Clarence Fanto | The Bottom Line: Moderator's role will be crucial in Trump v. Clinton bout

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LENOX >> They're calling it the Super Bowl of politics. The first presidential debate on Monday night is expected to draw as many as 100 million viewers and listeners. The Trump-Clinton Follies will dominate TV, radio and the internet. There will be viewing parties in sports bars and private homes.

Town Hall meetings here in the Berkshires should grind to a halt in time for the lollapalooza event of the dreadfully long campaign season. (Lenox zoning board, I'm looking at you, make a decision on the Miraval resort proposal for Cranwell early, or put it off yet again.)

Lively conversations have broken out everywhere on whether this debate — and two more next month — will "move the needle" as polls continue to depict a photo-finish, with several respected surveys giving Donald J. Trump a 50-50 chance of victory in the popular vote.

Some commentators are dubious about the debates, believing that Trump's core supporters are dug in and nothing their adored candidate could do or say would change their minds.

But there could be a significant impact on a small group of undecideds as well as the 12 percent of voters backing minority party candidates Gary Johnson and Jill Stein, obviously believing it makes no difference which unpopular major candidate wins.

If Clinton turns in a superior performance, emphasizing her strong qualifications, experience and policies aimed at the 95 percent who have not reaped the full benefits of the economic recovery, she could galvanize her mostly lukewarm supporters and perhaps persuade some on-the-fence Republicans. She might even motivate some Johnson and Stein backers not to waste their vote.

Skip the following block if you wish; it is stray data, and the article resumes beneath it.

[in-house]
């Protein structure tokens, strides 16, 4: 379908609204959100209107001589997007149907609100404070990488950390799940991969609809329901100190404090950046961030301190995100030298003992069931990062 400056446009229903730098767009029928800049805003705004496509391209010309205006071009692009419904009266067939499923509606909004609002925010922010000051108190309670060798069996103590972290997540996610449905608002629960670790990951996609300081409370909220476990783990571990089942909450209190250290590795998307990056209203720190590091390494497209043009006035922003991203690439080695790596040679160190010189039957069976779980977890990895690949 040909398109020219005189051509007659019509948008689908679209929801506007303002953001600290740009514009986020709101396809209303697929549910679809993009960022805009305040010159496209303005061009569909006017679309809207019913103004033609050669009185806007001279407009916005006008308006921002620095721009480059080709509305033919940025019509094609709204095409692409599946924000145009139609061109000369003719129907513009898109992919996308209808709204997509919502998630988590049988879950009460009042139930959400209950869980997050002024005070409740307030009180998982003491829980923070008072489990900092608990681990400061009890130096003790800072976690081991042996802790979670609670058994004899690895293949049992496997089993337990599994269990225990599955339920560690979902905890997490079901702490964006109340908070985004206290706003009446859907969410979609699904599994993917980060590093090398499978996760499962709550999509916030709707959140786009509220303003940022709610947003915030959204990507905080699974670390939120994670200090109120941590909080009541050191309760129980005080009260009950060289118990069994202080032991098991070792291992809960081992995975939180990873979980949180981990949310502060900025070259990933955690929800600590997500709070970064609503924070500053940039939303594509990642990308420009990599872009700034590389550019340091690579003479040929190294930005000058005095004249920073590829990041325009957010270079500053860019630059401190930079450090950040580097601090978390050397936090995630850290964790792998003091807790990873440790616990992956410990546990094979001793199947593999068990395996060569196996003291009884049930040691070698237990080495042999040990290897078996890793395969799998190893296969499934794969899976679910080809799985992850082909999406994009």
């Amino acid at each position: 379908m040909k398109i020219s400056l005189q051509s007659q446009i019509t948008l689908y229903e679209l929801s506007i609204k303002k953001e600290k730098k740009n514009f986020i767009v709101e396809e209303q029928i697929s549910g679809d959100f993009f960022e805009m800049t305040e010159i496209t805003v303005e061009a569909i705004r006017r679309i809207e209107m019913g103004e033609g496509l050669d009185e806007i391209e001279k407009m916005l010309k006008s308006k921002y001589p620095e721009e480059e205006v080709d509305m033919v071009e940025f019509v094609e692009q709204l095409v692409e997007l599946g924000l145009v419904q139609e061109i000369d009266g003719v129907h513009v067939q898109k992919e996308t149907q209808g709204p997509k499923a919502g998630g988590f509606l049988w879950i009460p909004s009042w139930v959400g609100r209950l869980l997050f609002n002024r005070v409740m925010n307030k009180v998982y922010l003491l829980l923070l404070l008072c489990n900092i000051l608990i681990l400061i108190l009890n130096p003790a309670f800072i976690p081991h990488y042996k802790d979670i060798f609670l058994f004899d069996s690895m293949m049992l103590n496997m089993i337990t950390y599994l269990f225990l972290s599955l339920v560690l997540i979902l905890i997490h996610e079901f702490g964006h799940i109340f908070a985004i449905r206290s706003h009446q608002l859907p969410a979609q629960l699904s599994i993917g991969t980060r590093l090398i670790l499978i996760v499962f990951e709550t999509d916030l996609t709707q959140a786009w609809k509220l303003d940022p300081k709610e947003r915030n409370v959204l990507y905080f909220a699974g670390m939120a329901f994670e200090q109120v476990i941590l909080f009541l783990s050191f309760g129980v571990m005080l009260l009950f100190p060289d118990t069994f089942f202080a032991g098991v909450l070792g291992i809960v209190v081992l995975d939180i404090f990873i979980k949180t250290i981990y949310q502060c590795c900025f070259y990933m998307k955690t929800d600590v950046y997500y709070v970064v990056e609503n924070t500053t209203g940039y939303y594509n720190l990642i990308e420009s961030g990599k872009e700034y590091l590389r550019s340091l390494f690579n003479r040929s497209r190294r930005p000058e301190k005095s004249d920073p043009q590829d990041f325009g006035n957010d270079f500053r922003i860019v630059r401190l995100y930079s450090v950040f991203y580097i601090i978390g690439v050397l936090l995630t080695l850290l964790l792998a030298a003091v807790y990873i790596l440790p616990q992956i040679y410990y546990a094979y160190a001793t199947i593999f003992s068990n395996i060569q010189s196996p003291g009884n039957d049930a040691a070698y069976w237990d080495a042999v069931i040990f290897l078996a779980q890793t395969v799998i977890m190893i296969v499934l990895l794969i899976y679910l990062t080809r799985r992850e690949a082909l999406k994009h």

If Trump wins the presidency, it will be because Clinton was unable to excite her base — the Democratic coalition of women and minorities, as well as the well-educated, regardless of party affiliation. Closing the yawning enthusiasm gap is her big challenge, especially among younger voters, and the debates offer a game-changing opportunity if she is able to seize it.

As the dangerously smart Fox News personality Bill O'Reilly, a Trump admirer, acknowledged this past week on Jimmy Kimmel's ABC late-night show, while Trump won the Republican primary debates by brutalizing his opponents, that's not the prescription for Monday night.

"If he starts that with Hillary Clinton, 'you're crooked. Crooked Hillary,' he'll lose. That'll be the end of him. On the other side, Hillary Clinton is calling him all kinds of names. Misogynist. Racist. If she starts that, she'll lose."

"If she's smart on Monday, she'll get right into policy, and then look at him and go 'Do you know what I'm talking about?' Because maybe he won't," O'Reilly said.

It's true that Clinton brings significant baggage to the fray, as does her totally unqualified, temperamentally unfit opponent whose supposed mega-success in the business world is a sham, built on a house of cards. No wonder he won't release his tax returns.